What it says in the papers: business pages
Here are the main business stories from this morning's papers:`
***Financial markets around the world fell yesterday, oil traded lower and the value of the dollar dropped amid investor unease over the health of the global economy.
Wall Street fell sharply for the fourth straight day on opening as traders slashed odds that the US Federal Reserve would hike interest rates next month – the first rise in nine years – after the central bank continued to voice concerns about lagging inflation in the world’s largest economy.
In the UK, the FTSE 100 fell for an eighth straight day and was around 10pc lower than its high in April, meaning it moved into correction territory.
***The head of a parliamentary inquiry into the controversial sale of Nama’s Northern loan portfolio has alleged that efforts are being made to hinder its investigation.
The probe, launched by the Northern Ireland Assembly’s Committee on Finance and Personnel, has had difficulty making progress since it was launched last month.
Its chairman, Sinn Féin MLA Daithí McKay, said the latest stumbling block arose from a letter issued by the head of the North’s civil service, Dr Malcolm McKibben.
***The High Court has backed Petroceltic in a row over a website that had made allegations about the oil and gas explorer.
In a statement, Petroceltic said the court has ordered the deletion of the “blogsite and prevented the further publication of material posted by the blogger, finding, prima facie, that the material on the blog is defamatory of Petroceltic”.
The court also ordered that the company that hosted the website name the person responsible for making the allegations.
***Previously banned Irish beef exports to the US came to just €194,000 in the first six months of the year, well below the Government’s target for €100m by the end of 2015.
According to figures from the Central Statistics Office Ireland has only shipped 31 tonnes of beef to the US since the ban was lifted at the start of the year, the Irish Times reports.
The figures are likely to come as a disappointment to Agriculture Minister Simon Coveney, who predicted that the US could be a €100m market, as well as industry figures who would have been hoping to take advantage of historically high beef prices.
***Irish household debt dropped by €3.7bn or €33,530 per capita in the first quarter of the year, according to the Central Bank.
This was the largest drop in debt since the second quarter of 2010. Total household debt now stands at €154.6bn.
However, the Central Bank noted that despite the drop Irish household debt still remains high compared to other countries, with only the Netherlands and Denmark having higher levels of debt relative to disposable income in the same period.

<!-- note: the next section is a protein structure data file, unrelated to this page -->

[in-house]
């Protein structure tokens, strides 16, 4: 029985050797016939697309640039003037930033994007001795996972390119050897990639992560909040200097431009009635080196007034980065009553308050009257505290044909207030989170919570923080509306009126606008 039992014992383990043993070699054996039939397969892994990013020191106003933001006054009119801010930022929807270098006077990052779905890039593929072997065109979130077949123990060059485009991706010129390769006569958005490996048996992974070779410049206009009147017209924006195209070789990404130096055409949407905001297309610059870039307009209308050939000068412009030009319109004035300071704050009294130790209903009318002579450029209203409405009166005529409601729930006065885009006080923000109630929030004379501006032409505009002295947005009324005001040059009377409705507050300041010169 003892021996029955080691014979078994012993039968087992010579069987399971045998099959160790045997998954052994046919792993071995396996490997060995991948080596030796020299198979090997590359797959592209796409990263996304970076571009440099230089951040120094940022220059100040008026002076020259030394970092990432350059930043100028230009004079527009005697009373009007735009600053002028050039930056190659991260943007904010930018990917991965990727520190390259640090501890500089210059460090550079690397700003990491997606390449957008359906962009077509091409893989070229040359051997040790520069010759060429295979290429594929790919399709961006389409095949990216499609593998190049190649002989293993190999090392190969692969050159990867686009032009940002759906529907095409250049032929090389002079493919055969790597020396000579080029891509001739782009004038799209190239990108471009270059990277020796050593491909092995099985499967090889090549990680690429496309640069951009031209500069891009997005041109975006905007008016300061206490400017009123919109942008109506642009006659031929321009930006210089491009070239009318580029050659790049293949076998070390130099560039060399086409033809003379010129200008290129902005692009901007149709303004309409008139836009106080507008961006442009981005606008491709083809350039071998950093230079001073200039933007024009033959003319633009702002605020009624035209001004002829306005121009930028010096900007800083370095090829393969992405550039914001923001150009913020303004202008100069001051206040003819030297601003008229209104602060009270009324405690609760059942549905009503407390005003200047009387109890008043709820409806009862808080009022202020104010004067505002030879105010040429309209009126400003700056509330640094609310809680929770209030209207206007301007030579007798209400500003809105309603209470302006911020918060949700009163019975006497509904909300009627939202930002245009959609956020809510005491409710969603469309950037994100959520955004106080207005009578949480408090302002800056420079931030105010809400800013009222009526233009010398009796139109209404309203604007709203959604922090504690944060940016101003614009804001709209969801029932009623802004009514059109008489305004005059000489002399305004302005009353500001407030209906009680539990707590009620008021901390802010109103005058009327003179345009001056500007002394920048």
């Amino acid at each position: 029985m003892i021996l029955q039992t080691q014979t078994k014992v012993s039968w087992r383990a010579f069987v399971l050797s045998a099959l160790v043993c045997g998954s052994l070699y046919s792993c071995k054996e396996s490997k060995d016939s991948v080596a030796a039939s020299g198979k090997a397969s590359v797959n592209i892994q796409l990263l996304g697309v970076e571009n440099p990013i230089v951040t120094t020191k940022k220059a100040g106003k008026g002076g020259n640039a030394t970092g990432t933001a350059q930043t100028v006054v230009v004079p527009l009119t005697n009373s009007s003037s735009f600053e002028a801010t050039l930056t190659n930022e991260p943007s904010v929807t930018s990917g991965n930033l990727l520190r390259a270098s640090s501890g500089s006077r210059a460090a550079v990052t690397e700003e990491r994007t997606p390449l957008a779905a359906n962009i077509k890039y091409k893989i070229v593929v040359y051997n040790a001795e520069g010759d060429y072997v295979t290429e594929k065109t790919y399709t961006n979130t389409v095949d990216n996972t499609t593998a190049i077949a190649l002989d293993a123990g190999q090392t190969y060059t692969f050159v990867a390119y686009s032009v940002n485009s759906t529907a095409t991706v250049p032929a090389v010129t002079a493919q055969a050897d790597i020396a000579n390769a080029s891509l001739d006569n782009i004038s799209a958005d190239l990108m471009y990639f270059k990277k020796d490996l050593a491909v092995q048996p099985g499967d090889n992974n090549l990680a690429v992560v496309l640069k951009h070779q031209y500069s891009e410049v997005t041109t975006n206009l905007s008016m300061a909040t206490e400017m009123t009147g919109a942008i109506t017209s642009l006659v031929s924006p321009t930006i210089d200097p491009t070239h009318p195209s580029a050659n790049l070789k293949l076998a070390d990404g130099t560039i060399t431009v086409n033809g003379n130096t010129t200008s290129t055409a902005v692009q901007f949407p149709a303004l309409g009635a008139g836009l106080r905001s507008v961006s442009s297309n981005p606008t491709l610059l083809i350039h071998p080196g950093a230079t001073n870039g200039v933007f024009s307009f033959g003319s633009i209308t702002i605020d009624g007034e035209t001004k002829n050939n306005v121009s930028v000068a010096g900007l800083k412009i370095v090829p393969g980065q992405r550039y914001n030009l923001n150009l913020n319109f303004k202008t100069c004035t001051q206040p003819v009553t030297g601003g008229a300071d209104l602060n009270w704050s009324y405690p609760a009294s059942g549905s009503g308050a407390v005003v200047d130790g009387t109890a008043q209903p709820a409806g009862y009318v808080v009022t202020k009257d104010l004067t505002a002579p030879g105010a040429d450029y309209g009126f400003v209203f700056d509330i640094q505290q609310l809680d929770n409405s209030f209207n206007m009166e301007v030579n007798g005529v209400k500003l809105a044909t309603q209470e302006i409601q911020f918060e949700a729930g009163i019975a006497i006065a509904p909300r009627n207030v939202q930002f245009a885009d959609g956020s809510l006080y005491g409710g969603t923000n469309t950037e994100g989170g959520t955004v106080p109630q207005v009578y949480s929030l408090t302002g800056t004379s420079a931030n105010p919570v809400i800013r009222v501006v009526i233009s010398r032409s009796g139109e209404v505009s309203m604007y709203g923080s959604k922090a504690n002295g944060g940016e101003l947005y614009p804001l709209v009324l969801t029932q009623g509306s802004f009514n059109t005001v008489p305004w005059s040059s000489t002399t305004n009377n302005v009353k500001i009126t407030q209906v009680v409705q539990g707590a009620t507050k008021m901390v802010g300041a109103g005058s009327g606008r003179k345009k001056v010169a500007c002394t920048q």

***Profits increased by 72pc to $4.2m (€3.75m) at John Fitzpatrick’s two New York hotels last year, the Irish Times reports.
The strong financial performance was helped by high average occupancy rates of 90pc throughout the year as well as the non-recurrence of a one-off charge of $1.6m in 2013 from loan refinancing.
Accounts for Fitzpatrick Hotels Ltd show that revenue at the Manhattan hotels rose by 3.2pc to $26.2m in the year to the end of September 2014.
***The European Commission has urged Greece to stick to commitments it has made to reform its economy as prime minister Alexis Tsipras called a snap election within hours of new EU bailout cash arriving in Athens.
“It is crucial that Greece maintains its commitments to the eurozone,” said Dutch finance minister Jeroen Dijsselbloem, who as chair of his eurozone peers, led talks on a new €86bn facility agreed last Friday.
His comments came in the wake of yesterday’s announcement that Greek prime minister Alexis Tsipras has handed in his resignation and called a snap election.
***The Central Bank has spent €119m on professional fees since 2011 that includes a spend of €27.55m last year.
Figures released by the Central Bank in response to a Freedom of Information request show that the spend last year was marginally bigger that the 2013 spend of €26.98m.
The largest annual spend over the period was in 2011 when €35.2m was spent. However, the lowest spend – on a pro-rata basis – is this year with €7m spent on professional fees for the first six months.
***A new body to oversee Ireland’s aviation policy is to be established amid concerns that Dublin airport is running out of capacity while regional airports are struggling to survive.
The country’s first National Aviation policy, published yesterday after a two-year consultation process, will lead to the establishment of the National Aviation Development Forum which will be led by the department of Transport and industry representatives.
Among other measures, the document states that the development of a second runway should begin at Dublin airport in anticipation of further traffic growth.